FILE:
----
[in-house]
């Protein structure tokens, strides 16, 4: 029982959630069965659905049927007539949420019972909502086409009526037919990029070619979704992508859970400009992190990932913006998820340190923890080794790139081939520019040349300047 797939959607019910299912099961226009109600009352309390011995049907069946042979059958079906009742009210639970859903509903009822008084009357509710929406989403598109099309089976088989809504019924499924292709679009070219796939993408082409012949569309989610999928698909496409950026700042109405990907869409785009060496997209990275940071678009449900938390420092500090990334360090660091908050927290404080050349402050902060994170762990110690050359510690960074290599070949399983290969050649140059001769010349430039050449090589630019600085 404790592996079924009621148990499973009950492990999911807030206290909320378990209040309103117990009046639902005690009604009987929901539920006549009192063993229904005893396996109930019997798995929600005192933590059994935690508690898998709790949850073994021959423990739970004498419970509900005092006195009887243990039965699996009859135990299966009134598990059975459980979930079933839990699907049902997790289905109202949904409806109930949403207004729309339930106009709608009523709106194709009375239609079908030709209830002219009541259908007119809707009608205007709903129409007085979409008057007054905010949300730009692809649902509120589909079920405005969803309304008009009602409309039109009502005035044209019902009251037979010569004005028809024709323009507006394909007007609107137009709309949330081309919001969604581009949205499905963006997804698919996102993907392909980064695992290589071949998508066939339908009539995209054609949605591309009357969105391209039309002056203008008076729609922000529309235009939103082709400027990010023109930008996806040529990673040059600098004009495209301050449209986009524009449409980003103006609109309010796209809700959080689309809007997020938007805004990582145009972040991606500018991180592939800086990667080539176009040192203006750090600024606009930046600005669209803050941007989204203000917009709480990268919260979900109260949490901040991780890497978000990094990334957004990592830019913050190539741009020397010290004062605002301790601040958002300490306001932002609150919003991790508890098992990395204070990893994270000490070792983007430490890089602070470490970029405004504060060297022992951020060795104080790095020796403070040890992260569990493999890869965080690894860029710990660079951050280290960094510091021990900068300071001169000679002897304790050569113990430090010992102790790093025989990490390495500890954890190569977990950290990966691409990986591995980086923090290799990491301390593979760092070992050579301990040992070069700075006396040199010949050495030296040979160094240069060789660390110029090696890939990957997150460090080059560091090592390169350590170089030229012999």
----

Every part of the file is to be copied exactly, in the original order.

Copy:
[in-house]
């Protein structure tokens, strides 16, 4: 029982959630069965659905049927007539949420019972909502086409009526037919990029070619979704992508859970400009992190990932913006998820340190923890080794790139081939520019040349300047 797939959607019910299912099961226009109600009352309390011995049907069946042979059958079906009742009210639970859903509903009822008084009357509710929406989403598109099309089976088989809504019924499924292709679009070219796939993408082409012949569309989610999928698909496409950026700042109405990907869409785009060496997209990275940071678009449900938390420092500090990334360090660091908050927290404080050349402050902060994170762990110690050359510690960074290599070949399983290969050649140059001769010349430039050449090589630019600085 404790592996079924009621148990499973009950492990999911807030206290909320378990209040309103117990009046639902005690009604009987929901539920006549009192063993229904005893396996109930019997798995929600005192933590059994935690508690898998709790949850073994021959423990739970004498419970509900005092006195009887243990039965699996009859135990299966009134598990059975459980979930079933839990699907049902997790289905109202949904409806109930949403207004729309339930106009709608009523709106194709009375239609079908030709209830002219009541259908007119809707009608205007709903129409007085979409008057007054905010949300730009692809649902509120589909079920405005969803309304008009009602409309039109009502005035044209019902009251037979010569004005028809024709323009507006394909007007609107137009709309949330081309919001969604581009949205499905963006997804698919996102993907392909980064695992290589071949998508066939339908009539995209054609949605591309009357969105391209039309002056203008008076729609922000529309235009939103082709400027990010023109930008996806040529990673040059600098004009495209301050449209986009524009449409980003103006609109309010796209809700959080689309809007997020938007805004990582145009972040991606500018991180592939800086990667080539176009040192203006750090600024606009930046600005669209803050941007989204203000917009709480990268919260979900109260949490901040991780890497978000990094990334957004990592830019913050190539741009020397010290004062605002301790601040958002300490306001932002609150919003991790508890098992990395204070990893994270000490070792983007430490890089602070470490970029405004504060060297022992951020060795104080790095020796403070040890992260569990493999890869965080690894860029710990660079951050280290960094510091021990900068300071001169000679002897304790050569113990430090010992102790790093025989990490390495500890954890190569977990950290990966691409990986591995980086923090290799990491301390593979760092070992050579301990040992070069700075006396040199010949050495030296040979160094240069060789660390110029090696890939990957997150460090080059560091090592390169350590170089030229012999």